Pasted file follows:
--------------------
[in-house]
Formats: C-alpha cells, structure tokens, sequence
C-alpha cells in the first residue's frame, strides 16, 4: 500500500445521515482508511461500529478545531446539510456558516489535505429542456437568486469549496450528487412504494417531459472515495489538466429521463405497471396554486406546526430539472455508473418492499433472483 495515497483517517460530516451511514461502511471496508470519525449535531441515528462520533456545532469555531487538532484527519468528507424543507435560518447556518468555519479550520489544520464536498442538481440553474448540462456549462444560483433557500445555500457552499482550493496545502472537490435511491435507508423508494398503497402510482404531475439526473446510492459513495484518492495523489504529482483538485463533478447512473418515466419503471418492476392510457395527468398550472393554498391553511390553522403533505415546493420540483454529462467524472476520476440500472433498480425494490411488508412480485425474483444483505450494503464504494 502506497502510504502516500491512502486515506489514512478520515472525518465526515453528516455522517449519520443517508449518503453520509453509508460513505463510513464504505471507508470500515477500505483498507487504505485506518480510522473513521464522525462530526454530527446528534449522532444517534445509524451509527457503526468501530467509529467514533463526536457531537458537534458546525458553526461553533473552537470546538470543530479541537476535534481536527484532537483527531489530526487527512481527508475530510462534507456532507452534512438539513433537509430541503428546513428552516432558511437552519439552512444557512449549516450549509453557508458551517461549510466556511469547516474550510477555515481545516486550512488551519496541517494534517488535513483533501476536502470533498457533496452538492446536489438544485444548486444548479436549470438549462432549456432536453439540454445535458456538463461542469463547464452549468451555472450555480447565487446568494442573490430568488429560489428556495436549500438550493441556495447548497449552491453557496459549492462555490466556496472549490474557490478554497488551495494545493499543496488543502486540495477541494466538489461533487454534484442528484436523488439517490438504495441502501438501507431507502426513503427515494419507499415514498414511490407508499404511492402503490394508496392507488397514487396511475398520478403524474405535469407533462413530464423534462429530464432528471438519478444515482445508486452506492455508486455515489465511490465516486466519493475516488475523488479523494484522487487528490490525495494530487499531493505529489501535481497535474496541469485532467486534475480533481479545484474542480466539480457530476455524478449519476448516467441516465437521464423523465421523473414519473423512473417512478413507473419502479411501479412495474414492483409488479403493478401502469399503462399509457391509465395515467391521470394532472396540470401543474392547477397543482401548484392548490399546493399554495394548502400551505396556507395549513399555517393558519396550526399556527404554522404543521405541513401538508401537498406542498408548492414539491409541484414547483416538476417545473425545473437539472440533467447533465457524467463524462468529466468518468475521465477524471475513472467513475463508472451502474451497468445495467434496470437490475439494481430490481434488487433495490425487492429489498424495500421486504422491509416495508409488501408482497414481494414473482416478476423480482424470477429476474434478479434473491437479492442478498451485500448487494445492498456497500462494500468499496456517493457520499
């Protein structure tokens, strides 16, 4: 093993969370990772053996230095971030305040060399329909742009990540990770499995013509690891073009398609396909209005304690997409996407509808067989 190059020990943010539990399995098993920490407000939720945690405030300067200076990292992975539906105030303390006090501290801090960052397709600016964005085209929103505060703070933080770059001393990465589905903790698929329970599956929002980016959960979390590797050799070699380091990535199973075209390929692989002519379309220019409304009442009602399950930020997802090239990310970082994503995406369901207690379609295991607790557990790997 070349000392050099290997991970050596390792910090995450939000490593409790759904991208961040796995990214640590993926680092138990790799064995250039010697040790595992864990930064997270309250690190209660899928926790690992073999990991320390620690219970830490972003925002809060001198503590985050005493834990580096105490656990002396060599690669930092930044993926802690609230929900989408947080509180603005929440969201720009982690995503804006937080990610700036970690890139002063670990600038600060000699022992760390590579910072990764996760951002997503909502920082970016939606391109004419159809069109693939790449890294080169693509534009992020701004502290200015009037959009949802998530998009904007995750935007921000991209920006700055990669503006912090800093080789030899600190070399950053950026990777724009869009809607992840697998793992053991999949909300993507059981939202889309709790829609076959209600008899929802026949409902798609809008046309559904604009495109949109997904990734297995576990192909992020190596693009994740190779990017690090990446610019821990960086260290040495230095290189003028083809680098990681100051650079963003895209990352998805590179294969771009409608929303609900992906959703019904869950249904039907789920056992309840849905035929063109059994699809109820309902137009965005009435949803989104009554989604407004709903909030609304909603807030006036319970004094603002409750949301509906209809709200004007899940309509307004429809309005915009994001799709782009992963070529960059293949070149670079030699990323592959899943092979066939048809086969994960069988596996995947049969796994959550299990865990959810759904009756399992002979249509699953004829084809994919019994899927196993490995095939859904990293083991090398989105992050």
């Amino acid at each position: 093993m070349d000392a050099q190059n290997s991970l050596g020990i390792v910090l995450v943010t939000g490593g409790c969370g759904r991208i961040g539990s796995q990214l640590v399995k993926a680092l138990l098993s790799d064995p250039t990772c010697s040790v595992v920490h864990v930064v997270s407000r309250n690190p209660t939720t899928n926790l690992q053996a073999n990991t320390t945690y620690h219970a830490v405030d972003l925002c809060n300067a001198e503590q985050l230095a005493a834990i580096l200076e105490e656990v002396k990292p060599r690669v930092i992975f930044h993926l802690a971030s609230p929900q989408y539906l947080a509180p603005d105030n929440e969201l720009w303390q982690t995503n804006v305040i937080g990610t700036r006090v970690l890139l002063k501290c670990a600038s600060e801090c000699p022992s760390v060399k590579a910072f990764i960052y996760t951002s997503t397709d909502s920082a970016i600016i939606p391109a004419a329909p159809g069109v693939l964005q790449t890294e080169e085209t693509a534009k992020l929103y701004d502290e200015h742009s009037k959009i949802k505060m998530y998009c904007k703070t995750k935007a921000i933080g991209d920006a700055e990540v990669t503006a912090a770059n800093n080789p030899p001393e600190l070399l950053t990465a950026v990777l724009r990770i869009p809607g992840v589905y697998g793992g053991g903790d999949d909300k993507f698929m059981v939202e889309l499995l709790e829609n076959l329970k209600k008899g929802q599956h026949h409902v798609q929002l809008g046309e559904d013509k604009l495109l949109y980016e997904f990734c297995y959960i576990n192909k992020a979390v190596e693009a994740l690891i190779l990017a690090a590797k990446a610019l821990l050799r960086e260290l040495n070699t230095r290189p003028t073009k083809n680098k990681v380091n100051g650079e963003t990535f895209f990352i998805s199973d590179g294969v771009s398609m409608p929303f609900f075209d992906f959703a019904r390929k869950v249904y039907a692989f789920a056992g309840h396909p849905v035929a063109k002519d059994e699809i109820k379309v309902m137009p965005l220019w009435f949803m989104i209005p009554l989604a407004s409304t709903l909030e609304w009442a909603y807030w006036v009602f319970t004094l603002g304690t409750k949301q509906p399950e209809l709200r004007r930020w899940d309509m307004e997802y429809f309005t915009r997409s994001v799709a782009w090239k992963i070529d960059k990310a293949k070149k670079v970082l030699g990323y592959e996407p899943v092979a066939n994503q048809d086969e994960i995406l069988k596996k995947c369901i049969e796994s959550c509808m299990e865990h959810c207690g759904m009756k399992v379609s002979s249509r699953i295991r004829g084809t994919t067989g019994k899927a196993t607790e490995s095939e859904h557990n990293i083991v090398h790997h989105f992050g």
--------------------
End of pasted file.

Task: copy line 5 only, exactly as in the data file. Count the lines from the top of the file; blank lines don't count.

């Amino acid at each position: 093993m070349d000392a050099q190059n290997s991970l050596g020990i390792v910090l995450v943010t939000g490593g409790c969370g759904r991208i961040g539990s796995q990214l640590v399995k993926a680092l138990l098993s790799d064995p250039t990772c010697s040790v595992v920490h864990v930064v997270s407000r309250n690190p209660t939720t899928n926790l690992q053996a073999n990991t320390t945690y620690h219970a830490v405030d972003l925002c809060n300067a001198e503590q985050l230095a005493a834990i580096l200076e105490e656990v002396k990292p060599r690669v930092i992975f930044h993926l802690a971030s609230p929900q989408y539906l947080a509180p603005d105030n929440e969201l720009w303390q982690t995503n804006v305040i937080g990610t700036r006090v970690l890139l002063k501290c670990a600038s600060e801090c000699p022992s760390v060399k590579a910072f990764i960052y996760t951002s997503t397709d909502s920082a970016i600016i939606p391109a004419a329909p159809g069109v693939l964005q790449t890294e080169e085209t693509a534009k992020l929103y701004d502290e200015h742009s009037k959009i949802k505060m998530y998009c904007k703070t995750k935007a921000i933080g991209d920006a700055e990540v990669t503006a912090a770059n800093n080789p030899p001393e600190l070399l950053t990465a950026v990777l724009r990770i869009p809607g992840v589905y697998g793992g053991g903790d999949d909300k993507f698929m059981v939202e889309l499995l709790e829609n076959l329970k209600k008899g929802q599956h026949h409902v798609q929002l809008g046309e559904d013509k604009l495109l949109y980016e997904f990734c297995y959960i576990n192909k992020a979390v190596e693009a994740l690891i190779l990017a690090a590797k990446a610019l821990l050799r960086e260290l040495n070699t230095r290189p003028t073009k083809n680098k990681v380091n100051g650079e963003t990535f895209f990352i998805s199973d590179g294969v771009s398609m409608p929303f609900f075209d992906f959703a019904r390929k869950v249904y039907a692989f789920a056992g309840h396909p849905v035929a063109k002519d059994e699809i109820k379309v309902m137009p965005l220019w009435f949803m989104i209005p009554l989604a407004s409304t709903l909030e609304w009442a909603y807030w006036v009602f319970t004094l603002g304690t409750k949301q509906p399950e209809l709200r004007r930020w899940d309509m307004e997802y429809f309005t915009r997409s994001v799709a782009w090239k992963i070529d960059k990310a293949k070149k670079v970082l030699g990323y592959e996407p899943v092979a066939n994503q048809d086969e994960i995406l069988k596996k995947c369901i049969e796994s959550c509808m299990e865990h959810c207690g759904m009756k399992v379609s002979s249509r699953i295991r004829g084809t994919t067989g019994k899927a196993t607790e490995s095939e859904h557990n990293i083991v090398h790997h989105f992050g």